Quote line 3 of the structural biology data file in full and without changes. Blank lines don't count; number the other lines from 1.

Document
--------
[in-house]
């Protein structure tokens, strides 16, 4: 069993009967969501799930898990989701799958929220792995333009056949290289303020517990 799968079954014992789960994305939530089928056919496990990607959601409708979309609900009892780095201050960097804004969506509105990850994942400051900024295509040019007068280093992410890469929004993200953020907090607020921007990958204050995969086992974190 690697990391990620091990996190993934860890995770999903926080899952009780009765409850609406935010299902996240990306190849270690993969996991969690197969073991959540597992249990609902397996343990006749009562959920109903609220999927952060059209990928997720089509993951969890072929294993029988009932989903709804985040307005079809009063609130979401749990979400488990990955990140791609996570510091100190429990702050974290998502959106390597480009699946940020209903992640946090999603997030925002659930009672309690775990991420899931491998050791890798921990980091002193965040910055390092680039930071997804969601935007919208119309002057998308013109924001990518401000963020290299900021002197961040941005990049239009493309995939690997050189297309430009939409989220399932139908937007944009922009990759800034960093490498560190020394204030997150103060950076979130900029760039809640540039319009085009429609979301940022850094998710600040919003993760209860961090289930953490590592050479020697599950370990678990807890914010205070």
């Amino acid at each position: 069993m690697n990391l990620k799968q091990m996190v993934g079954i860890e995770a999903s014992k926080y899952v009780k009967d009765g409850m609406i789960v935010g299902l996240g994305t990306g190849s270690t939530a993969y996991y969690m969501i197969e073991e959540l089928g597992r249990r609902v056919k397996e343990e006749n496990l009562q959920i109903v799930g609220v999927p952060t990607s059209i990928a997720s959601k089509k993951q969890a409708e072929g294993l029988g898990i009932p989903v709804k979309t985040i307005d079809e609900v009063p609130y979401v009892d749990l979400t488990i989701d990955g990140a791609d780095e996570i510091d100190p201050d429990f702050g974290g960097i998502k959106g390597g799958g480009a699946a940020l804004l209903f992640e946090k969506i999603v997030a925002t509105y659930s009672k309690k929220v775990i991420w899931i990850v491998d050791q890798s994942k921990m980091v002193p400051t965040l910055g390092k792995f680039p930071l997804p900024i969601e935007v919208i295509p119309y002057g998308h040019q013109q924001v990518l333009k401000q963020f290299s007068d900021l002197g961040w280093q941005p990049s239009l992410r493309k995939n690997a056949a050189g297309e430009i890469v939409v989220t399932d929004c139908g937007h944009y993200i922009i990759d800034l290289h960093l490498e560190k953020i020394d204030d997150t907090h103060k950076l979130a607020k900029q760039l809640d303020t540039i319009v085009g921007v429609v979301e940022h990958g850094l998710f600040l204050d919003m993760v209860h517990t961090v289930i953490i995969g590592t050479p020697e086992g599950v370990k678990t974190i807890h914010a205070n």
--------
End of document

């Amino acid at each position: 069993m690697n990391l990620k799968q091990m996190v993934g079954i860890e995770a999903s014992k926080y899952v009780k009967d009765g409850m609406i789960v935010g299902l996240g994305t990306g190849s270690t939530a993969y996991y969690m969501i197969e073991e959540l089928g597992r249990r609902v056919k397996e343990e006749n496990l009562q959920i109903v799930g609220v999927p952060t990607s059209i990928a997720s959601k089509k993951q969890a409708e072929g294993l029988g898990i009932p989903v709804k979309t985040i307005d079809e609900v009063p609130y979401v009892d749990l979400t488990i989701d990955g990140a791609d780095e996570i510091d100190p201050d429990f702050g974290g960097i998502k959106g390597g799958g480009a699946a940020l804004l209903f992640e946090k969506i999603v997030a925002t509105y659930s009672k309690k929220v775990i991420w899931i990850v491998d050791q890798s994942k921990m980091v002193p400051t965040l910055g390092k792995f680039p930071l997804p900024i969601e935007v919208i295509p119309y002057g998308h040019q013109q924001v990518l333009k401000q963020f290299s007068d900021l002197g961040w280093q941005p990049s239009l992410r493309k995939n690997a056949a050189g297309e430009i890469v939409v989220t399932d929004c139908g937007h944009y993200i922009i990759d800034l290289h960093l490498e560190k953020i020394d204030d997150t907090h103060k950076l979130a607020k900029q760039l809640d303020t540039i319009v085009g921007v429609v979301e940022h990958g850094l998710f600040l204050d919003m993760v209860h517990t961090v289930i953490i995969g590592t050479p020697e086992g599950v370990k678990t974190i807890h914010a205070n």